What this means for a client software developer is that you now also need to be able to deal with parity and rar files if you want to be a relevant implementation.

The other secondary implication is that since a single file is actually a *set* of files you now might want to identify not only the NNTP messages that are required for a single file but also what files are needed for single media item/download (in this case the original foobar.avi). Better be handy with those regular expressions. 🙂

So How to Retrieve The Messages?

So now that we know how the server stores the data, how do we go about retrieving it and displaying the relevant bits of information to the user?

The traditional way has been to let the user choose a group he/she is interested in and then retrieve the headers from the server. Each header gives us meta-information for each message, such as the subject line (very relevant), poster, date (age) etc. without having to load the actual data body. This information is typically enough for us to build a local database of items of interest and be able to track all the various bits of information (such as individual message ids/numbers) and to be able to show the user a list of messages in the group. Once the user identifies the items he’s interested in viewing (downloading) we consult our database to see which actual message bodies we need to download from the server. Once we receive the bodies we then do the stuff mentioned above, i.e. reverse the ascii armoring, run through the par2 process and finally extract the rar files.

Back in the day this was actually the only way to retrieve content from Usenet. And some people still do this, however the sheer volume of data makes this approach often unfeasible for several of the larger groups in the alt.binaries.* hiearchy. For example as of writing this my current server reports over 17 billion headers for alt.binaries.boneless.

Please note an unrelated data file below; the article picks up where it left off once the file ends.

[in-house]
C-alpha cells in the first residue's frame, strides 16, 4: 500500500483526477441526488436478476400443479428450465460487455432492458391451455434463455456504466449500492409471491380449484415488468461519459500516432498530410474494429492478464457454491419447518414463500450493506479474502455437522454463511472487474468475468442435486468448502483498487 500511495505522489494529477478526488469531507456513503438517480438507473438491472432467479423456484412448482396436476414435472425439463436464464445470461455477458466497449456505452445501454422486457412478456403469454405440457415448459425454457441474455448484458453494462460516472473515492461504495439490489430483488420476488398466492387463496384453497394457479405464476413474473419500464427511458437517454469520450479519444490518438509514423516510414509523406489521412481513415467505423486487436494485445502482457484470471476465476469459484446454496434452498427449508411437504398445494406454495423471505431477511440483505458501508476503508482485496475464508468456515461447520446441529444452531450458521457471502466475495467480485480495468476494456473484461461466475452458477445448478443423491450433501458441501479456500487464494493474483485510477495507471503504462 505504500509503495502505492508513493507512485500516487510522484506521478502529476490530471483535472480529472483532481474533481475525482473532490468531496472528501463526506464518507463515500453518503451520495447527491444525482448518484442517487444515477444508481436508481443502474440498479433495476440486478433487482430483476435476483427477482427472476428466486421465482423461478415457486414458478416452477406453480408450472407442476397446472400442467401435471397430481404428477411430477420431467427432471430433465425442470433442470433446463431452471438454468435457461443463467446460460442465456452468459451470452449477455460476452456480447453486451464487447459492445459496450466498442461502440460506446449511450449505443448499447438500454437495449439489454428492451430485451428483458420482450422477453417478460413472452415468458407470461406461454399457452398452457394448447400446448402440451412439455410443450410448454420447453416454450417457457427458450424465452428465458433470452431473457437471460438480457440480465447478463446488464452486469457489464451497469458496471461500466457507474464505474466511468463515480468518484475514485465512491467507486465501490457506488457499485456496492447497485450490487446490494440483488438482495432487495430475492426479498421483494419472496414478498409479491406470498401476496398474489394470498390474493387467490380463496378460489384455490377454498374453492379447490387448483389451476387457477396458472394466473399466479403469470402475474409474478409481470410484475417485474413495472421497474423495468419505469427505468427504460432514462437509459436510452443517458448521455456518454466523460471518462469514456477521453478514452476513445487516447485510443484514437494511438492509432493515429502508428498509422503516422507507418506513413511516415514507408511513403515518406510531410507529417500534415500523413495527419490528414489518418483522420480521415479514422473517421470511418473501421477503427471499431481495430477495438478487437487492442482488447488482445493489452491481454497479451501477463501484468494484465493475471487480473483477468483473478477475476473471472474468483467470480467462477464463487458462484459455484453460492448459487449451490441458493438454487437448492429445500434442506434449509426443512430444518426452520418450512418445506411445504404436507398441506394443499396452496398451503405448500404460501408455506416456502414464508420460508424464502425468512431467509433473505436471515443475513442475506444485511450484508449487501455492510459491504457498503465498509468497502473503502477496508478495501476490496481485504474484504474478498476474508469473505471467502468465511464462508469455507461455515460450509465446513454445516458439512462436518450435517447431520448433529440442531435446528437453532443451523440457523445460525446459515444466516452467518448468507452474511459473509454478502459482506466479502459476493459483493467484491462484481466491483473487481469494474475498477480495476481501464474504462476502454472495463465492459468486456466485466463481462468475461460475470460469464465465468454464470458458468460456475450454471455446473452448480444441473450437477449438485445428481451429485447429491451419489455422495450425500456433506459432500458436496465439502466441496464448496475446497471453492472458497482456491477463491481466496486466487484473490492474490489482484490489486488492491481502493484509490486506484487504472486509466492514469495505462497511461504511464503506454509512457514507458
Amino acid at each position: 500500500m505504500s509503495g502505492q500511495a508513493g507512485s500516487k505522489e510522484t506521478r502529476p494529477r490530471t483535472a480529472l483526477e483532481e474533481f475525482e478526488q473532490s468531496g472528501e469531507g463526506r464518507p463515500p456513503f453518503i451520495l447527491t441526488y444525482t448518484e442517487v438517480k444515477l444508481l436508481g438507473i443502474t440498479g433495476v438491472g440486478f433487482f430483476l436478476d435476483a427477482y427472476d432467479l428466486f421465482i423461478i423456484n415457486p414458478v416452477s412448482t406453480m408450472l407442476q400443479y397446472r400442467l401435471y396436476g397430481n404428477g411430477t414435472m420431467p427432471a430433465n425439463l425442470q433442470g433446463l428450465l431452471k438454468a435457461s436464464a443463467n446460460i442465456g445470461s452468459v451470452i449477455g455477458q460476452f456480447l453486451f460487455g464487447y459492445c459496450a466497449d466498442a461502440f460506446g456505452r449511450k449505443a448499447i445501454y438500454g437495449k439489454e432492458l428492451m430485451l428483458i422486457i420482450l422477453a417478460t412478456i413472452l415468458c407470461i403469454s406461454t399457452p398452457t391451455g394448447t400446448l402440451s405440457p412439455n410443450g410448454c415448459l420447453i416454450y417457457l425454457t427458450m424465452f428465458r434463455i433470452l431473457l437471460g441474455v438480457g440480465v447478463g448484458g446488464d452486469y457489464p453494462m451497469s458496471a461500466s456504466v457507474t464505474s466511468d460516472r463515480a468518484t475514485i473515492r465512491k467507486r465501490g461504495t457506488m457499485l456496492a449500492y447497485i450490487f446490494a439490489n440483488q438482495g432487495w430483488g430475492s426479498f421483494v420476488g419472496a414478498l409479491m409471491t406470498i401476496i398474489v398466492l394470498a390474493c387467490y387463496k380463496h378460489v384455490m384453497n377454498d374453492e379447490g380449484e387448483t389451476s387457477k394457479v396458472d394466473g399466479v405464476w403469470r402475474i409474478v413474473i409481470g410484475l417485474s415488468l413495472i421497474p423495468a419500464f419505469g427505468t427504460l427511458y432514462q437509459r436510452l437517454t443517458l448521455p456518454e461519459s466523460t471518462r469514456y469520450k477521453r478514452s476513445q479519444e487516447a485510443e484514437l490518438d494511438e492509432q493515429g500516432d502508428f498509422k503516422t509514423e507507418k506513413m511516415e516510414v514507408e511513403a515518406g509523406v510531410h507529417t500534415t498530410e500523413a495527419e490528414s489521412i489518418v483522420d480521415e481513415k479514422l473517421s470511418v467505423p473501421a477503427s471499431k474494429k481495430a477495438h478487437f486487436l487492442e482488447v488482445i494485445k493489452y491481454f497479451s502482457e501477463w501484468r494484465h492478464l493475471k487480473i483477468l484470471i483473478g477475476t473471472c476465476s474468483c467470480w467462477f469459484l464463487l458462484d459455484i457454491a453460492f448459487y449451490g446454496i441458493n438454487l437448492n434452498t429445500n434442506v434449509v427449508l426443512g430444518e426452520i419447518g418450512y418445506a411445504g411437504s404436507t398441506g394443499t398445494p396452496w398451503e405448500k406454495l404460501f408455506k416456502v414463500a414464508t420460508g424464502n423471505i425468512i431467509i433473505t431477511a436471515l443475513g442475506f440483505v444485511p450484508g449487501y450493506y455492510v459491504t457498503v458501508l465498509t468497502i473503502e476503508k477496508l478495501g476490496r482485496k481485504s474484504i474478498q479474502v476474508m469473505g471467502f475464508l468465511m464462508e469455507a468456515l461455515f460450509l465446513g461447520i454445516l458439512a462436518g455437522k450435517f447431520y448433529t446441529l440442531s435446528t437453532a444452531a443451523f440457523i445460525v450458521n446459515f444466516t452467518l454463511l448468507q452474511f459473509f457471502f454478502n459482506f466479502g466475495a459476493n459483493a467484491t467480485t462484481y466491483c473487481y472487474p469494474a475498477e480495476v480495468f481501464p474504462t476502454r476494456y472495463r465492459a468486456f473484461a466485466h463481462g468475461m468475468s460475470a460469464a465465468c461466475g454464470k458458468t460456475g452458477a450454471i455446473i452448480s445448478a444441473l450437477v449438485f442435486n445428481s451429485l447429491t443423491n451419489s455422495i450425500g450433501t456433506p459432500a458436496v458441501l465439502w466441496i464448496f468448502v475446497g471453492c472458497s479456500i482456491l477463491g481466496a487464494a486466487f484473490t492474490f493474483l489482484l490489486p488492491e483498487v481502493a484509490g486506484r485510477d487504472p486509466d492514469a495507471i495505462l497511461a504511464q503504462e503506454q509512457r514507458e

Then came the NZB.

Today NZB files are the equivalent of torrent files in the torrent protocol. Basically there is specialized software that trawsl the major newsgroups and builds databases for the data it discovers. Typically the databases are optimized for just retrieving the articles and provide no provisions/data for direct human viewing. The found items are then often exposed on the web as web APIs, RSS feeds or websites such as Several client applications also have integrations to specific sites providing such as interfaces allowing convenient integration of search and download as a single software function/package.


This was just a quick introduction to the way an old protocol is used to carry terabytes of data today every day. A lot of it relies on super ugly non-standard conventions that people came up in ad-hoc manner over the years. It’s kinda fascinating to deal with a protocl that has seen so much organic growth. At the same time the lack of formal specifications and standars is a frustrating experience and requires a lot of special cases, regular expression patience and maintenance as new conventions, such as reversing file names, come up.

For those who are algorithmically minded there’s also enough to keep busy for a while. Efficiently dealing with volumes of data north of billions of items is not trivial. 🙂